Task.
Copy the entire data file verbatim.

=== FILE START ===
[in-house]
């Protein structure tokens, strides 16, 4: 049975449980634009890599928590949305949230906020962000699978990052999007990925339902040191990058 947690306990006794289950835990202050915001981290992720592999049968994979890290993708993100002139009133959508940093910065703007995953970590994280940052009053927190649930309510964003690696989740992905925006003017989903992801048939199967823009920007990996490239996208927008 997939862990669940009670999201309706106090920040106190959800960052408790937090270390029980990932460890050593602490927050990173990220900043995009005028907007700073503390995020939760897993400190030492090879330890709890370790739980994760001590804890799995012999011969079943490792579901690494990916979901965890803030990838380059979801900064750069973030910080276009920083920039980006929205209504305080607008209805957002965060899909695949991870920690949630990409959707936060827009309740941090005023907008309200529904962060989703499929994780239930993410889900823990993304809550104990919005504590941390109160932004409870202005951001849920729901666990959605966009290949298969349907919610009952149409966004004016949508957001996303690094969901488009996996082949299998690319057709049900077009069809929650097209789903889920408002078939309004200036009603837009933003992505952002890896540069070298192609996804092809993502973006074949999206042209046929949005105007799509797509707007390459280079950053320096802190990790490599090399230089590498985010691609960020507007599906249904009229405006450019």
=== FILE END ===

[in-house]
């Protein structure tokens, strides 16, 4: 049975449980634009890599928590949305949230906020962000699978990052999007990925339902040191990058 947690306990006794289950835990202050915001981290992720592999049968994979890290993708993100002139009133959508940093910065703007995953970590994280940052009053927190649930309510964003690696989740992905925006003017989903992801048939199967823009920007990996490239996208927008 997939862990669940009670999201309706106090920040106190959800960052408790937090270390029980990932460890050593602490927050990173990220900043995009005028907007700073503390995020939760897993400190030492090879330890709890370790739980994760001590804890799995012999011969079943490792579901690494990916979901965890803030990838380059979801900064750069973030910080276009920083920039980006929205209504305080607008209805957002965060899909695949991870920690949630990409959707936060827009309740941090005023907008309200529904962060989703499929994780239930993410889900823990993304809550104990919005504590941390109160932004409870202005951001849920729901666990959605966009290949298969349907919610009952149409966004004016949508957001996303690094969901488009996996082949299998690319057709049900077009069809929650097209789903889920408002078939309004200036009603837009933003992505952002890896540069070298192609996804092809993502973006074949999206042209046929949005105007799509797509707007390459280079950053320096802190990790490599090399230089590498985010691609960020507007599906249904009229405006450019």